You are playing at B.B. King’s in New York tonight aren’t you?
I am indeed.
Is this the first time that you have played there?
No we opened up for Leslie West of Mountain a couple of years ago. It was a really good night, and we went over really well. You never know when you open for someone if their crowd will embrace you, but they certainly did, so hopefully some of those people will come back and join us tonight.
Are you looking forward to getting back to playing at home in the UK once again?
Yes Kevin, I have to say that I am really looking forward to it. The forthcoming UK tour will be the biggest that I have ever done; the most dates in a row around the UK, and it will also be our furthest reaching. It will be nice after spending almost all of the year in the USA to play at home.
You have performed here in Nottingham many times over the years. You obviously like it here?
I have to say that I have been to Nottingham lots of times Kevin. Even before I had my own band I used to go up to Nottingham and play at The Running Horse. This is going back to the late 90’s with Ian Siegal and Lee Sankey. We used to come up to Nottingham to play and I suppose that was one of the first places that I played outside of the local places where I grew up. There was always a very vibrant music scene back then and it was great working with Ian Siegal, who had spent many years in Nottingham. He had just moved to London the same time as me, and after we met he used to take me up to Nottingham.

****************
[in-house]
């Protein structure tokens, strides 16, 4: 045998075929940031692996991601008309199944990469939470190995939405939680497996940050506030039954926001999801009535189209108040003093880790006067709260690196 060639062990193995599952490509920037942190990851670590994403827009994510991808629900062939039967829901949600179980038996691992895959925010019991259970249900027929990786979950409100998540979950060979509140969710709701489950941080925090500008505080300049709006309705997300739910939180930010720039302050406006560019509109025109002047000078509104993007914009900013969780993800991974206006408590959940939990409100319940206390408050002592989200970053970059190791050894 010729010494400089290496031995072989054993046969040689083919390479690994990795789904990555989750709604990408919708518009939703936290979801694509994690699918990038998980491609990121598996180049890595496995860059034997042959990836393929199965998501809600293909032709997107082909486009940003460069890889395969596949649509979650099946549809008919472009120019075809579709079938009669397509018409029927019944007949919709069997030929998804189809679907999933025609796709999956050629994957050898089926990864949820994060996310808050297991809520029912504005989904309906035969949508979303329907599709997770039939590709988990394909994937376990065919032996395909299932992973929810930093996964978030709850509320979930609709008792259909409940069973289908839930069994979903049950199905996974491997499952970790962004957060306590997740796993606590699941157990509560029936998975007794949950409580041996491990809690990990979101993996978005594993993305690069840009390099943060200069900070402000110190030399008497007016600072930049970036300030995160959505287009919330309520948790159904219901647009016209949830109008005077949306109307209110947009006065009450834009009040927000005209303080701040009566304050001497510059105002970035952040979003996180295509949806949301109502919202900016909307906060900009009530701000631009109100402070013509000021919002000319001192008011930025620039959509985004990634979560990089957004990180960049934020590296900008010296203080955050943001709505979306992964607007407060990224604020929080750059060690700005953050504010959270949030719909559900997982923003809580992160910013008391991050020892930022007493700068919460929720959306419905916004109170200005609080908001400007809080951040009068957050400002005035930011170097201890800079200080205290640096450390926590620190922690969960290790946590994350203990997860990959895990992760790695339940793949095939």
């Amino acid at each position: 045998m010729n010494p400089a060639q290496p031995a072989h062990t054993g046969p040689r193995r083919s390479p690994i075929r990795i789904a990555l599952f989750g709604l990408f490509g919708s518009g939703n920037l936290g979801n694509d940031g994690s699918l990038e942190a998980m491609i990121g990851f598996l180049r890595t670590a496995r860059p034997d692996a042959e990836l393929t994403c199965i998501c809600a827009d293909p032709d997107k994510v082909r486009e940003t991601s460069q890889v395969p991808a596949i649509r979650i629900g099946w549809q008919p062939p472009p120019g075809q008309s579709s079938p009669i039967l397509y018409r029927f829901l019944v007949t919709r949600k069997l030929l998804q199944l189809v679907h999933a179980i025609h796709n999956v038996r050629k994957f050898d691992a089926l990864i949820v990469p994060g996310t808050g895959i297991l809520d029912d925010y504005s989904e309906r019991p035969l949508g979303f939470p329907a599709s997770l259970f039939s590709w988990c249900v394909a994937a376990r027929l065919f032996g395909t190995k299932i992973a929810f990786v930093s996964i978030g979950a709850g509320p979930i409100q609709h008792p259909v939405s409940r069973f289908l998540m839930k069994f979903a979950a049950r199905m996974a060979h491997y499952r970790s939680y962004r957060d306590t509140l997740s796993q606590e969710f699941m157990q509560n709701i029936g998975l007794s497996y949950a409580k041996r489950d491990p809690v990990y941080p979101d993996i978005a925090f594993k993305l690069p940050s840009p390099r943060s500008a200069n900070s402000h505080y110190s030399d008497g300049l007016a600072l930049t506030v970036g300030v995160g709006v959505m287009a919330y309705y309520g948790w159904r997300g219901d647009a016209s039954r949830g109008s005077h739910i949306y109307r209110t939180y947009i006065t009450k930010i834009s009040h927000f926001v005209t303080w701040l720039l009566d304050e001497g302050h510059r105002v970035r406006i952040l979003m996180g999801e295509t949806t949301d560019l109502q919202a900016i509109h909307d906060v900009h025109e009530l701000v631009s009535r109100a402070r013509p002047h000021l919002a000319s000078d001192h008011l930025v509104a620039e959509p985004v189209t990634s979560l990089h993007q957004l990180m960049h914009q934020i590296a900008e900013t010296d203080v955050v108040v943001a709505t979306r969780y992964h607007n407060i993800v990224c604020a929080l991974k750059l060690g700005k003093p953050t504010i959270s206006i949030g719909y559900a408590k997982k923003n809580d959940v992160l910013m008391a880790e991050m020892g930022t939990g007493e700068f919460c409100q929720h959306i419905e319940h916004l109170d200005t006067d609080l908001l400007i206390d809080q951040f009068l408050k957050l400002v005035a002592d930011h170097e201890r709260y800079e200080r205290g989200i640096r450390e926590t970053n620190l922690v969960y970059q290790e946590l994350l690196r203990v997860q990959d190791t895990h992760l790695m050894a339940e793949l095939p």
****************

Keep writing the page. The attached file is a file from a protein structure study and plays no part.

So over the years I have played at The Running Horse many, many times. I have played The Rescue Rooms a couple of times and I actually got to sit in with Robben Ford at The Rescue Rooms. That was the very first time that I actually got to play with Robben Ford who is very much an influence of mine. So lots of cool things have happened to me in Nottingham Kevin over the years.